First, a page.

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Updated: 10/19/2013 08:00:03AM

Complaints from the east side

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Cpl Bryan Dorman talks about some of the problems police face with drug houses during a town hall meeting Tuesday night at the Carver Recreation Center. He assured a resident the police department is doing everything it can to make solid cases against the offenders that will help solve the problem.


Elmer Dixon speaks Tuesday night about the problems in his neighborhood that are fronts for drug houses and whether or not something can be done to stop or close them.


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Officials with the city of Bartow assured residents on the east side of town they are doing everything in their power to help their standard of living but they need their input to know what problems are and in a Town Hall meeting on Tuesday night and handful of residents let them know what some of the problems are.

While a lot of money from the yearly community development block grants having gone into fixing up deficiencies in the Carver Recreation Center many things that still need to be done including some items that were planned to be done.

“In all this talking (about the Carver Recreation Center) nothing has been said about the roof,” said Carver Young. “Last week it was raining inside the building. I should have taken a picture of it. We need to talk about the roof before we talk about the floor … it was raining in several places.”

Elmer Dixon added: “Eight or nine years ago it was raining inside the building.”

Dixon additionally told Leo Longworth, who holds Town Hall meetings regularly at the Carver Rec Center, and directed his complaint to City Manager George Long and several Bartow Police Officers who were present of the problems on the east side of town with drug houses.

“I live in the midst of drug joints,” he said. We need some patrolling and it needs to come down on 9th Avenue and 8th Avenue,” he said. “And it goes on all night long.”

Cpl. Bryan Dorman told Dixon the police department is aware of this problem but part of the reason they exist for so long is so the police department can build a solid case against the offenders so they can permanently close the drug houses.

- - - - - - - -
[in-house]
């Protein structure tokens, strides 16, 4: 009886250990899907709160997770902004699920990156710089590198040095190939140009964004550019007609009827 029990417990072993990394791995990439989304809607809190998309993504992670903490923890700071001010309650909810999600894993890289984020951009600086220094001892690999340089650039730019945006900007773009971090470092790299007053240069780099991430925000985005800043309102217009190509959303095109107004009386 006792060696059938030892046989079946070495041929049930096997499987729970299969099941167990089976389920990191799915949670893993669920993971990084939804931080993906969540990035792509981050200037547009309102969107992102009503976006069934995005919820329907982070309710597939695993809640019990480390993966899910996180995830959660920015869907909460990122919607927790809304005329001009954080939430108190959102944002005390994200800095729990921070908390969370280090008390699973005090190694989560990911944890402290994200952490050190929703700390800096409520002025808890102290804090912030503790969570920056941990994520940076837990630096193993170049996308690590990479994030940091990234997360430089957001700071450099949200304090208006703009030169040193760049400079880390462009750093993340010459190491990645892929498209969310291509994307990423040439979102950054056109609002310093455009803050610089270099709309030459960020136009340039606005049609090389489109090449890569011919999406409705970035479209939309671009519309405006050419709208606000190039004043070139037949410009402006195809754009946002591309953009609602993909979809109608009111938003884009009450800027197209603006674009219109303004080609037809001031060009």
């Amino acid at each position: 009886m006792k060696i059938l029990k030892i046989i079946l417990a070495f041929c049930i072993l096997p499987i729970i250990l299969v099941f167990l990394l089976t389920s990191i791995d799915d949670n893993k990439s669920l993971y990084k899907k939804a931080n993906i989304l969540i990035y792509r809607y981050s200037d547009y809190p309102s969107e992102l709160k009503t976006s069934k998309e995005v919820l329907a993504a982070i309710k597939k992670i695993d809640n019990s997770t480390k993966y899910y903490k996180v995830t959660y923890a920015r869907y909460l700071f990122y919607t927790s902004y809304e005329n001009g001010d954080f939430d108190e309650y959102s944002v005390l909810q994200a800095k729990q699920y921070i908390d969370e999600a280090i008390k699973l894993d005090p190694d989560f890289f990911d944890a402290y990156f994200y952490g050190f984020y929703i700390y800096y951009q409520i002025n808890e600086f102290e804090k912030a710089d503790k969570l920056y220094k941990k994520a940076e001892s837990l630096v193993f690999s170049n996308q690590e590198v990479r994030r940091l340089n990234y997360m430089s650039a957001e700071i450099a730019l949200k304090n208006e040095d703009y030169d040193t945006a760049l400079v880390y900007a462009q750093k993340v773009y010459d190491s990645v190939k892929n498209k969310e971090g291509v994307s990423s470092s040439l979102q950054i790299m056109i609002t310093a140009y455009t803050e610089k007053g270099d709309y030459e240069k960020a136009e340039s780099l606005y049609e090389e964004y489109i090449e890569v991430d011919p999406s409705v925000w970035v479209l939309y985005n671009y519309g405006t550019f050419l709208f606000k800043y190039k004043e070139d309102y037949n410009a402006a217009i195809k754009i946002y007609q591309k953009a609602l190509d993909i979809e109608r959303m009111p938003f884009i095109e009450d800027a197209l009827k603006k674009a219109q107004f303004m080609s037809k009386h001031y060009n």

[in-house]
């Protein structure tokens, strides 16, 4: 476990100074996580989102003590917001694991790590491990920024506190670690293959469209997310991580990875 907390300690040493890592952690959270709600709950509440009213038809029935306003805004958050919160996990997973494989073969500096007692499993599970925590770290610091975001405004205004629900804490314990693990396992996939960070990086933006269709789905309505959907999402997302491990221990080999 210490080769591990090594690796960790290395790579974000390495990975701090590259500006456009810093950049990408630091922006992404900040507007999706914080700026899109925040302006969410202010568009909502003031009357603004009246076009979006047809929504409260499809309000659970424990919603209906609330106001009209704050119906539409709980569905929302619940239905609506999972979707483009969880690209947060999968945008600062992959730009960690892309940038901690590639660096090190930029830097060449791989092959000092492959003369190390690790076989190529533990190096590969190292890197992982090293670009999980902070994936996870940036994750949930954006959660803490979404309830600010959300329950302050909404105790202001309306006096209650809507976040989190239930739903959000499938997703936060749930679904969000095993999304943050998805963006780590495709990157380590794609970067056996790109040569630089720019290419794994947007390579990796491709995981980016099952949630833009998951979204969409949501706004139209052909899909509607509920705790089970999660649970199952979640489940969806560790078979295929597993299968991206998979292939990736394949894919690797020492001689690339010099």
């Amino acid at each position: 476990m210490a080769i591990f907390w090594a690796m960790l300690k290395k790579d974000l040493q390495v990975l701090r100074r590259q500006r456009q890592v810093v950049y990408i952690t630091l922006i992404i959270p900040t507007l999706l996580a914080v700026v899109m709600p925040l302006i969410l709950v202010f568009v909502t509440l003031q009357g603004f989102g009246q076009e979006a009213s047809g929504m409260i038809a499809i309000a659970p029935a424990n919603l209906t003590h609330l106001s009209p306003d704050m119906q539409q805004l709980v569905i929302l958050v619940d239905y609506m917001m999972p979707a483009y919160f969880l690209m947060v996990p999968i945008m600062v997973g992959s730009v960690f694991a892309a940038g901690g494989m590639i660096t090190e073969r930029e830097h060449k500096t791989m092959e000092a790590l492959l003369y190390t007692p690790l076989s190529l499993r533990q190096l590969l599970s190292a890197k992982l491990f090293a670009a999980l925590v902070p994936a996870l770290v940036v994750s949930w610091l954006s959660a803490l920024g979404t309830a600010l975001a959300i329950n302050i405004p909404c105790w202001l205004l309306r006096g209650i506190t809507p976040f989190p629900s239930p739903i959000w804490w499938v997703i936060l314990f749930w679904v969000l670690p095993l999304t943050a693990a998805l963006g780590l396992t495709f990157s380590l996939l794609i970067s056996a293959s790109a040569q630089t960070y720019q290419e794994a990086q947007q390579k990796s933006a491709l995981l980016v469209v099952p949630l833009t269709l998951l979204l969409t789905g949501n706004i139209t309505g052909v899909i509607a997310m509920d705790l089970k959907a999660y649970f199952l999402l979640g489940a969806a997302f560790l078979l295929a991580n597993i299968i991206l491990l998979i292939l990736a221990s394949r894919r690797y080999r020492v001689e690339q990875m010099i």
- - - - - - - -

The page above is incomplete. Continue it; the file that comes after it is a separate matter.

To that Dixon agreed to some extent. “These houses are raided four, five, six times and they never close down,” he said.

Dorman said the problem in closing them down for good are laws that hamper law enforcement’s efforts. In some cases the homes are not owned by the offenders, too. They are the renters and getting the homeowner’s attention to them is hard. In some cases the home’s are not well-kept and code enforcement can cite them for overgrown grass or messy lawns. He said officers are trying different approaches to get the offenders out of the neighborhoods.

“Our intent is to put them out of business for good,” Dorman said. “Putting them in jail temporarily is no good. It takes time to build a case. We’ll fight the war but we have every intention of winning.”

Dixon added he feels like the complaints are not being attended to.

Dorman said that isn’t really the problem. Complaints are heard and responded to but the perception may be the problem that overrides that.

“I’ve been here for 15 years and I know know a lot of people in this room,” he said. “That’s my fault. I want you to know me by Bryan.” And with that he asked Dixon to meet with him after the meeting and detail some of the problems he has in his neighborhood.

But Dixon didn’t wait until after the meeting to address another concern in his neighborhood and that is houses that don’t seem to be taken care of.

“I can’t sit in front of my house anymore because I’m afraid I might get bit by snake,” he said.

To that Long said this is not a problem that exists only on the east side of town and because overgrown lots are many, code enforcement has some trouble keeping up with them all to warn and ask the them living there to take care of it.

“We have a lot of them and we’ve also had a lot of rain over the last few months,” Long said. “If we know about we can get to them, but we do have fewer workers than we’ve had in the past.”

Another problem cited was what one woman called drag racing.

“Mr. Leo, I don’t know how you sleep at night on Friday and Saturday night but, with the drag racing that goes on, my windows shake at night,” Drucilla Roberts said.

She said when the drag racers see an officer coming or someone else and they stop what they are doing but as soon it’s clear it starts up again.

“And they’re as fast as a cat can run,” she said. “A cat couldn’t get out of the way.”

There were other concerns that came up and to this end, Longworth said appreciated the input and this is the kind of information he needs. But, he emphasized the input is not only needed at Town Hall meetings but at anytime.

“We’re all public servants (city commissioners) but if you want to have a conversation with us, call us,” he said. “Alcee Hastings, a representative from south Florida, once said list everything you have on your mind and sign my name to it. I’m telling you to do the same.”

He said he will do what he can though he didn’t say he could accomplish everything.

“When I’m on the city commission I have a fiduciary responsibility to everyone. But I know where I’m from and I won’t forget that.”

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